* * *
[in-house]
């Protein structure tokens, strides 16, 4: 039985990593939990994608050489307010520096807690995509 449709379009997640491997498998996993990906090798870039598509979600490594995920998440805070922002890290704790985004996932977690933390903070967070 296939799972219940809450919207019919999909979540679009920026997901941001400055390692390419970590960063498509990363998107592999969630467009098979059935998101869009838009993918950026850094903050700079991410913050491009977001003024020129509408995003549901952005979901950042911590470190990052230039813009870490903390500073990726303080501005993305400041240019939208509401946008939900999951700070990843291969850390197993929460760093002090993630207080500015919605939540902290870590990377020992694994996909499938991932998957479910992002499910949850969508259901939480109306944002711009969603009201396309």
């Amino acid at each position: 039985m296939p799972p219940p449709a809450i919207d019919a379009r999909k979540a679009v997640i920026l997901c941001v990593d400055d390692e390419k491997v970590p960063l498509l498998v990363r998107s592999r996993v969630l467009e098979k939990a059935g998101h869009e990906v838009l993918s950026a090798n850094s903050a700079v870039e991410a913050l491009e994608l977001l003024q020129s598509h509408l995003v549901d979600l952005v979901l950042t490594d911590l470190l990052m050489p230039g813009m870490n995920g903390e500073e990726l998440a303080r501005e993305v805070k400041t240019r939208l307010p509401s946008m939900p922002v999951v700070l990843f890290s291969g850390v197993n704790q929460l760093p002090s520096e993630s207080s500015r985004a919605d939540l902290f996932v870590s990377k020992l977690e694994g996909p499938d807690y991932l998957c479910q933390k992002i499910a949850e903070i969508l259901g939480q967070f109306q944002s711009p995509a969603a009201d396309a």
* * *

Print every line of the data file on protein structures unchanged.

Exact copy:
[in-house]
């Protein structure tokens, strides 16, 4: 039985990593939990994608050489307010520096807690995509 449709379009997640491997498998996993990906090798870039598509979600490594995920998440805070922002890290704790985004996932977690933390903070967070 296939799972219940809450919207019919999909979540679009920026997901941001400055390692390419970590960063498509990363998107592999969630467009098979059935998101869009838009993918950026850094903050700079991410913050491009977001003024020129509408995003549901952005979901950042911590470190990052230039813009870490903390500073990726303080501005993305400041240019939208509401946008939900999951700070990843291969850390197993929460760093002090993630207080500015919605939540902290870590990377020992694994996909499938991932998957479910992002499910949850969508259901939480109306944002711009969603009201396309």
């Amino acid at each position: 039985m296939p799972p219940p449709a809450i919207d019919a379009r999909k979540a679009v997640i920026l997901c941001v990593d400055d390692e390419k491997v970590p960063l498509l498998v990363r998107s592999r996993v969630l467009e098979k939990a059935g998101h869009e990906v838009l993918s950026a090798n850094s903050a700079v870039e991410a913050l491009e994608l977001l003024q020129s598509h509408l995003v549901d979600l952005v979901l950042t490594d911590l470190l990052m050489p230039g813009m870490n995920g903390e500073e990726l998440a303080r501005e993305v805070k400041t240019r939208l307010p509401s946008m939900p922002v999951v700070l990843f890290s291969g850390v197993n704790q929460l760093p002090s520096e993630s207080s500015r985004a919605d939540l902290f996932v870590s990377k020992l977690e694994g996909p499938d807690y991932l998957c479910q933390k992002i499910a949850e903070i969508l259901g939480q967070f109306q944002s711009p995509a969603a009201d396309a």